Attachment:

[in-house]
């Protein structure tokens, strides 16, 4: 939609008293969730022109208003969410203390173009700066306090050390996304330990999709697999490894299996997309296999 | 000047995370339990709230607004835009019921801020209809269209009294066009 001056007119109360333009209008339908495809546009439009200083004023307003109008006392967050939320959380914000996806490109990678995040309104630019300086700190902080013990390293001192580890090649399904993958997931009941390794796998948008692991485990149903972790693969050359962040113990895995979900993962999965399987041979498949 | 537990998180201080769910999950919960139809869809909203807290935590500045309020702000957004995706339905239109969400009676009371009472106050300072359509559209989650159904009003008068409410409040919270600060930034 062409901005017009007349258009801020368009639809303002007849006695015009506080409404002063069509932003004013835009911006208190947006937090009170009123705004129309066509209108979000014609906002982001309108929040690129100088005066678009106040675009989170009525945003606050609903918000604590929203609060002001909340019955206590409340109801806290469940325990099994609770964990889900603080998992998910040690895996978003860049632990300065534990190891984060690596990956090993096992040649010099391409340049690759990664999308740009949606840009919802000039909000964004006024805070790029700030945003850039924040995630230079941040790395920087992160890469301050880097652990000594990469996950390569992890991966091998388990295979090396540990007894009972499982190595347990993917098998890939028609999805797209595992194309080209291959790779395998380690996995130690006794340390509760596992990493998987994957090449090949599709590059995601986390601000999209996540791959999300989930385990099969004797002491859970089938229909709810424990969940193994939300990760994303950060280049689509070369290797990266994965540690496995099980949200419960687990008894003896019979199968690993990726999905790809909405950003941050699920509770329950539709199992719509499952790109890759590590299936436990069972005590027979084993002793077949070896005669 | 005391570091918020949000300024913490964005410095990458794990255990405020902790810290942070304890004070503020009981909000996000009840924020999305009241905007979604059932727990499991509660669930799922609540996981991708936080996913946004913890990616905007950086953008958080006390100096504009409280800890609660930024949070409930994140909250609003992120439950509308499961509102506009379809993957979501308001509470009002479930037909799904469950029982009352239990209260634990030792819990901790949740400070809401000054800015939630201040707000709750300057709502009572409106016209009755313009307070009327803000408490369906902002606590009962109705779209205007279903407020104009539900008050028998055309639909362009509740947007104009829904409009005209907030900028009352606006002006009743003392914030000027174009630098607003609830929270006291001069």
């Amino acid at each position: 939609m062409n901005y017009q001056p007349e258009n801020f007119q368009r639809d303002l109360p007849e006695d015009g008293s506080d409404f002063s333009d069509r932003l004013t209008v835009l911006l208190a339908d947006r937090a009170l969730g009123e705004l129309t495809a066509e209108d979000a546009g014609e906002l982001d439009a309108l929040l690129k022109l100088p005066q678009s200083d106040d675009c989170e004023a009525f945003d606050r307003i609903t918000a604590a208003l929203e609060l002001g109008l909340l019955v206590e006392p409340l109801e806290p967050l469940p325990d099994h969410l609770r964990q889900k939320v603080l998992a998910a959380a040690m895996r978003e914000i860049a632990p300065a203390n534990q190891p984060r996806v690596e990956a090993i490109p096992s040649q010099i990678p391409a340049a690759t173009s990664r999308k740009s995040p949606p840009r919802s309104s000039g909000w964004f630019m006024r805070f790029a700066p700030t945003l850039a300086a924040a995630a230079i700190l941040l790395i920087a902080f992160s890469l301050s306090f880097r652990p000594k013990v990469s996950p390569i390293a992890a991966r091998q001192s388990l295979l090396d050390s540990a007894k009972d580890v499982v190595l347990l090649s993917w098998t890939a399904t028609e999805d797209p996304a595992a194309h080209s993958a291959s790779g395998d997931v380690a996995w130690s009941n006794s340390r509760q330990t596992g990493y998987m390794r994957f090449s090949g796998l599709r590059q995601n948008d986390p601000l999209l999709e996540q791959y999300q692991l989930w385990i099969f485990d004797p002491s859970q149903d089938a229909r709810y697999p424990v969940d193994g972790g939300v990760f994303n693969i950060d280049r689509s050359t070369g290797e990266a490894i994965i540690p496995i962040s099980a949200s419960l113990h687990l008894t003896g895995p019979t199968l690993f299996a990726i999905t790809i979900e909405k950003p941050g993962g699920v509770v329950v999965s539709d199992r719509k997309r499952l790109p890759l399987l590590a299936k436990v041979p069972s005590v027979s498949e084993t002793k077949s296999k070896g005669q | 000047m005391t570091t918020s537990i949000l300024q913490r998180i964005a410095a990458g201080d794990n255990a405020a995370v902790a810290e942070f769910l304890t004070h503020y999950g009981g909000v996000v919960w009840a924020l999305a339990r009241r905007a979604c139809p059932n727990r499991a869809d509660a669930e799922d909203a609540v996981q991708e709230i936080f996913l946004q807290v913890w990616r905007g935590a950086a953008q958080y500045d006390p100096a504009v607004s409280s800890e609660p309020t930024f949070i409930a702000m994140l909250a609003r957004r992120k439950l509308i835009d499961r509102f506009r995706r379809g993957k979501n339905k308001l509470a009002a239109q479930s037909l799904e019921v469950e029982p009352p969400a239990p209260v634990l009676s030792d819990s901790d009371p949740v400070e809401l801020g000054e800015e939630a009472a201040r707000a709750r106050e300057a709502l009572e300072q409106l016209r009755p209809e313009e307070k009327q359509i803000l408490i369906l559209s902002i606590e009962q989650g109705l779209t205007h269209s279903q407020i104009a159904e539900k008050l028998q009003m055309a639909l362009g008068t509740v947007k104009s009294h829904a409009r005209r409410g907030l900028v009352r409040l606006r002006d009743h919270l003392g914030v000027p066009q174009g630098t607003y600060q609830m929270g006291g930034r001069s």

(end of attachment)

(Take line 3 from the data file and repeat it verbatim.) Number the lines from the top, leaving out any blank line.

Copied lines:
């Amino acid at each position: 939609m062409n901005y017009q001056p007349e258009n801020f007119q368009r639809d303002l109360p007849e006695d015009g008293s506080d409404f002063s333009d069509r932003l004013t209008v835009l911006l208190a339908d947006r937090a009170l969730g009123e705004l129309t495809a066509e209108d979000a546009g014609e906002l982001d439009a309108l929040l690129k022109l100088p005066q678009s200083d106040d675009c989170e004023a009525f945003d606050r307003i609903t918000a604590a208003l929203e609060l002001g109008l909340l019955v206590e006392p409340l109801e806290p967050l469940p325990d099994h969410l609770r964990q889900k939320v603080l998992a998910a959380a040690m895996r978003e914000i860049a632990p300065a203390n534990q190891p984060r996806v690596e990956a090993i490109p096992s040649q010099i990678p391409a340049a690759t173009s990664r999308k740009s995040p949606p840009r919802s309104s000039g909000w964004f630019m006024r805070f790029a700066p700030t945003l850039a300086a924040a995630a230079i700190l941040l790395i920087a902080f992160s890469l301050s306090f880097r652990p000594k013990v990469s996950p390569i390293a992890a991966r091998q001192s388990l295979l090396d050390s540990a007894k009972d580890v499982v190595l347990l090649s993917w098998t890939a399904t028609e999805d797209p996304a595992a194309h080209s993958a291959s790779g395998d997931v380690a996995w130690s009941n006794s340390r509760q330990t596992g990493y998987m390794r994957f090449s090949g796998l599709r590059q995601n948008d986390p601000l999209l999709e996540q791959y999300q692991l989930w385990i099969f485990d004797p002491s859970q149903d089938a229909r709810y697999p424990v969940d193994g972790g939300v990760f994303n693969i950060d280049r689509s050359t070369g290797e990266a490894i994965i540690p496995i962040s099980a949200s419960l113990h687990l008894t003896g895995p019979t199968l690993f299996a990726i999905t790809i979900e909405k950003p941050g993962g699920v509770v329950v999965s539709d199992r719509k997309r499952l790109p890759l399987l590590a299936k436990v041979p069972s005590v027979s498949e084993t002793k077949s296999k070896g005669q | 000047m005391t570091t918020s537990i949000l300024q913490r998180i964005a410095a990458g201080d794990n255990a405020a995370v902790a810290e942070f769910l304890t004070h503020y999950g009981g909000v996000v919960w009840a924020l999305a339990r009241r905007a979604c139809p059932n727990r499991a869809d509660a669930e799922d909203a609540v996981q991708e709230i936080f996913l946004q807290v913890w990616r905007g935590a950086a953008q958080y500045d006390p100096a504009v607004s409280s800890e609660p309020t930024f949070i409930a702000m994140l909250a609003r957004r992120k439950l509308i835009d499961r509102f506009r995706r379809g993957k979501n339905k308001l509470a009002a239109q479930s037909l799904e019921v469950e029982p009352p969400a239990p209260v634990l009676s030792d819990s901790d009371p949740v400070e809401l801020g000054e800015e939630a009472a201040r707000a709750r106050e300057a709502l009572e300072q409106l016209r009755p209809e313009e307070k009327q359509i803000l408490i369906l559209s902002i606590e009962q989650g109705l779209t205007h269209s279903q407020i104009a159904e539900k008050l028998q009003m055309a639909l362009g008068t509740v947007k104009s009294h829904a409009r005209r409410g907030l900028v009352r409040l606006r002006d009743h919270l003392g914030v000027p066009q174009g630098t607003y600060q609830m929270g006291g930034r001069s």